As Rick noted in the flurry of posts following Friday’s Supreme Court redistricting decision, the San Antonio three-judge court must now put pen back to paper to come up with three new interim 2012 maps. And it’s been instructed to apply two different standards in evaluating the remaining issues: deferring to Texas’s enacted map except where 1) there’s a “likelihood of success on the merits” of a constitutional or section 2 claim, and where 2) there’s a “reasonable probability” that a plan will not be precleared, meaning that the section 5 issues are “not insubstantial.” And since Rick closed with a call for further takes on what the distinction between these standards might entail…
The “likelihood of success on the merits” standard, as Rick says, has a long history in the preliminary injunction context. It’s why the Court thought it fairly plain for the San Antonio court to apply on remand.
I think that the “reasonable probability” / “not insubstantial” standard is also grounded in longstanding practice. Specifically, there’s a long history of deciding whether a claim is “not insubstantial” in deciding whether it’s necessary to convene a three-judge court to review a constitutional challenge to state law. Now, as Michael Solimine has written, the three-judge court is relatively rare. But it’s still the standard vehicle for hearing statewide redistricting cases: the San Antonio court is itself an example. Back in May, Judge Garcia had to determine whether the issues presented in the complaint were sufficiently “substantial” to convene a three-judge court. And he had a hefty history to rely on in applying that standard.
As interpreted in the three-judge court context, the “not insubstantial” standard is in line with the “not frivolous” threshold Rick mentioned in his post. “['I]nsubstantiality’ for this purpose has been equated with such concepts as ‘essentially fictitious,’ ‘wholly insubstantial,’ ‘obviously frivolous,’ and ‘obviously without merit[.'] . . . A claim is insubstantial only if ‘its unsoundness so clearly results from the previous decisions of this court as to foreclose the subject and leave no room for the inference that the questions sought to be raised can be the subject of controversy.’” Goosby v. Osser, 409 U.S. 512, 518 (1973) (internal quotations omitted). In this context, the low bar also fits the Court’s admonition on Friday that the San Antonio court must defer to Texas’s enacted plans if a preclearance challenge has “no reasonable probability of success” (emphasis mine), and the concerns that it would have if §5 required ignoring Texas’s enacted plan “without any reason to believe those state policies are unlawful” (emphasis again mine).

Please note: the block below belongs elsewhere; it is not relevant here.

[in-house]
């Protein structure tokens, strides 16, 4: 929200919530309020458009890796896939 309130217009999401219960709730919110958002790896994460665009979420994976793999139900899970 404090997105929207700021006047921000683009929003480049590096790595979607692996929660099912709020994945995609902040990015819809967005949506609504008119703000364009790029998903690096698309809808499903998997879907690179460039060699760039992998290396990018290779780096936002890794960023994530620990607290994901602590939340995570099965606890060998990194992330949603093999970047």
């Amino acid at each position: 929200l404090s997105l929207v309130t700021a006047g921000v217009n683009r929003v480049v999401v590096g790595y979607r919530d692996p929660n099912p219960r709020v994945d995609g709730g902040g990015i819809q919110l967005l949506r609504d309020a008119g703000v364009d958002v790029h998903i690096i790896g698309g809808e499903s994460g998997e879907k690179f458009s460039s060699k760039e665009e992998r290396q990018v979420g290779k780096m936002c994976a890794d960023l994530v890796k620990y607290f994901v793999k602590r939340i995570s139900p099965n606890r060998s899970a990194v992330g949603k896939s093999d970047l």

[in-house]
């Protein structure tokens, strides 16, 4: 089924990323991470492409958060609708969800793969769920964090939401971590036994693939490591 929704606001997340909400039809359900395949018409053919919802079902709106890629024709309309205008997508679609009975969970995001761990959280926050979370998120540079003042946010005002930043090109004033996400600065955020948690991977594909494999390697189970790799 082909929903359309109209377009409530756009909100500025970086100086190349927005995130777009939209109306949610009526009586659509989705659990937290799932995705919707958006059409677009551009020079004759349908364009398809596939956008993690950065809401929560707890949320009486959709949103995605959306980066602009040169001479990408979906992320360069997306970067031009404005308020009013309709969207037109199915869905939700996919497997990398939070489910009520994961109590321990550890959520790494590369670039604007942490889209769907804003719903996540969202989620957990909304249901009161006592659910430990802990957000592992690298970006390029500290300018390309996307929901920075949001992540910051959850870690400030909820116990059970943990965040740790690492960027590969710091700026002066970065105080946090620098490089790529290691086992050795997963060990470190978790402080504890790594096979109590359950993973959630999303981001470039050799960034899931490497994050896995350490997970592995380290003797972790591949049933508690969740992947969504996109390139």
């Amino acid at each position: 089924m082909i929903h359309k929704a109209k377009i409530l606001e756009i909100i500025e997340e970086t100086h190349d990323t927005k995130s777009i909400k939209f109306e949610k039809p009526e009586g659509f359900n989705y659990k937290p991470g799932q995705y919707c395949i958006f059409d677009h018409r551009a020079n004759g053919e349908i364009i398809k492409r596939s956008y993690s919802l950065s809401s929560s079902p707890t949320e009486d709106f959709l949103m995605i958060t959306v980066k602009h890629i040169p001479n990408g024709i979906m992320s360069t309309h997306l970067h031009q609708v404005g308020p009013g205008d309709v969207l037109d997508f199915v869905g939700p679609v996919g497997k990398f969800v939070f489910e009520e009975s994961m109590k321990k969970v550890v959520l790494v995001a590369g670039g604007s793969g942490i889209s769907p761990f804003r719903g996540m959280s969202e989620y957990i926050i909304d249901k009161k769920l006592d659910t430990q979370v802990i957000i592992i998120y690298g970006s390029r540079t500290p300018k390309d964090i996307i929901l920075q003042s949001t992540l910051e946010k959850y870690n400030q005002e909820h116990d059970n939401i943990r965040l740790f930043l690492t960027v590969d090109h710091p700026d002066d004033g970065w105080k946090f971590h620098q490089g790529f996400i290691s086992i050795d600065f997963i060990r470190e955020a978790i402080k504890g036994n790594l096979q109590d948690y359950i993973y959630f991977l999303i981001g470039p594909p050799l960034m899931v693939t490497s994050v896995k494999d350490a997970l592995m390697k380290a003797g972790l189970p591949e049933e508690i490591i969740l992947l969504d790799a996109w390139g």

There’s no doubt that the Court could have been clearer about the standard to be applied — and it’s likely that the lack of clarity, as Rick suggests, is intentional. (Of course, in addition to a substantive compromise, the Court was also working at light speed, which is bound to leave imprecision even in the face of complete agreement.) Still, if the Court is attempting to achieve consistency in referring to long-established standards of assessing the merit of various claims, the “not insubstantial” standard has a distinguished history in this very context. And here, that should not be all that comforting for Texas.